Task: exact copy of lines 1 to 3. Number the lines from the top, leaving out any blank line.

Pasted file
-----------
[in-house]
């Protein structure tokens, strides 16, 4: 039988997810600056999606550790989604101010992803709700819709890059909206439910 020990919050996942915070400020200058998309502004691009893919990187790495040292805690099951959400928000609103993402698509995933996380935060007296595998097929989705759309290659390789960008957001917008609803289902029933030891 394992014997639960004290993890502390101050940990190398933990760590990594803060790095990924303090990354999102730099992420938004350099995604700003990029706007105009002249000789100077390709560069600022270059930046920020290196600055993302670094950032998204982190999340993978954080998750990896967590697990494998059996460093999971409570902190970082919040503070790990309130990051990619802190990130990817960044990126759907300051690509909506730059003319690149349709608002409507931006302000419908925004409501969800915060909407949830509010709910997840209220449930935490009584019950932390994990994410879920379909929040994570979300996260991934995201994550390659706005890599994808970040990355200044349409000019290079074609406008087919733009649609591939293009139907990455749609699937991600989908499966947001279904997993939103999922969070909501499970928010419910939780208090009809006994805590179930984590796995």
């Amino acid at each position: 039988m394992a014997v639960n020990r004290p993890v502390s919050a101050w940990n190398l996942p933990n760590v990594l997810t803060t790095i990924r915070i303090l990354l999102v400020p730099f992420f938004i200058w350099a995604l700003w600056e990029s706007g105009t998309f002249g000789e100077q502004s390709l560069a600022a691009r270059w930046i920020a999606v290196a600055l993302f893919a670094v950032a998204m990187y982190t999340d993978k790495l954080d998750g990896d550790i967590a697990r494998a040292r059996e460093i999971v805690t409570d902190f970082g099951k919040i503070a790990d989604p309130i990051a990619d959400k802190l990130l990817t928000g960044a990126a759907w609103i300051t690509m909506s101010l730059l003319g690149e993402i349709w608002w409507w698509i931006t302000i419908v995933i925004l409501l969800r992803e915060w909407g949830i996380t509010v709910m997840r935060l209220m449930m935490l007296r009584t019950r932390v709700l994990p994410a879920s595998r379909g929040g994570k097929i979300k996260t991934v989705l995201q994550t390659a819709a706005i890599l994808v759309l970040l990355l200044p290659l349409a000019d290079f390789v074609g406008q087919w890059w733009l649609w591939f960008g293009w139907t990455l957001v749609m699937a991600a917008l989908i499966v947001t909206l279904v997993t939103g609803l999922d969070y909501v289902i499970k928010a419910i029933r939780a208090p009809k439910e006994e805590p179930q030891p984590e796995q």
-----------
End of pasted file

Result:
[in-house]
């Protein structure tokens, strides 16, 4: 039988997810600056999606550790989604101010992803709700819709890059909206439910 020990919050996942915070400020200058998309502004691009893919990187790495040292805690099951959400928000609103993402698509995933996380935060007296595998097929989705759309290659390789960008957001917008609803289902029933030891 394992014997639960004290993890502390101050940990190398933990760590990594803060790095990924303090990354999102730099992420938004350099995604700003990029706007105009002249000789100077390709560069600022270059930046920020290196600055993302670094950032998204982190999340993978954080998750990896967590697990494998059996460093999971409570902190970082919040503070790990309130990051990619802190990130990817960044990126759907300051690509909506730059003319690149349709608002409507931006302000419908925004409501969800915060909407949830509010709910997840209220449930935490009584019950932390994990994410879920379909929040994570979300996260991934995201994550390659706005890599994808970040990355200044349409000019290079074609406008087919733009649609591939293009139907990455749609699937991600989908499966947001279904997993939103999922969070909501499970928010419910939780208090009809006994805590179930984590796995």
């Amino acid at each position: 039988m394992a014997v639960n020990r004290p993890v502390s919050a101050w940990n190398l996942p933990n760590v990594l997810t803060t790095i990924r915070i303090l990354l999102v400020p730099f992420f938004i200058w350099a995604l700003w600056e990029s706007g105009t998309f002249g000789e100077q502004s390709l560069a600022a691009r270059w930046i920020a999606v290196a600055l993302f893919a670094v950032a998204m990187y982190t999340d993978k790495l954080d998750g990896d550790i967590a697990r494998a040292r059996e460093i999971v805690t409570d902190f970082g099951k919040i503070a790990d989604p309130i990051a990619d959400k802190l990130l990817t928000g960044a990126a759907w609103i300051t690509m909506s101010l730059l003319g690149e993402i349709w608002w409507w698509i931006t302000i419908v995933i925004l409501l969800r992803e915060w909407g949830i996380t509010v709910m997840r935060l209220m449930m935490l007296r009584t019950r932390v709700l994990p994410a879920s595998r379909g929040g994570k097929i979300k996260t991934v989705l995201q994550t390659a819709a706005i890599l994808v759309l970040l990355l200044p290659l349409a000019d290079f390789v074609g406008q087919w890059w733009l649609w591939f960008g293009w139907t990455l957001v749609m699937a991600a917008l989908i499966v947001t909206l279904v997993t939103g609803l999922d969070y909501v289902i499970k928010a419910i029933r939780a208090p009809k439910e006994e805590p179930q030891p984590e796995q």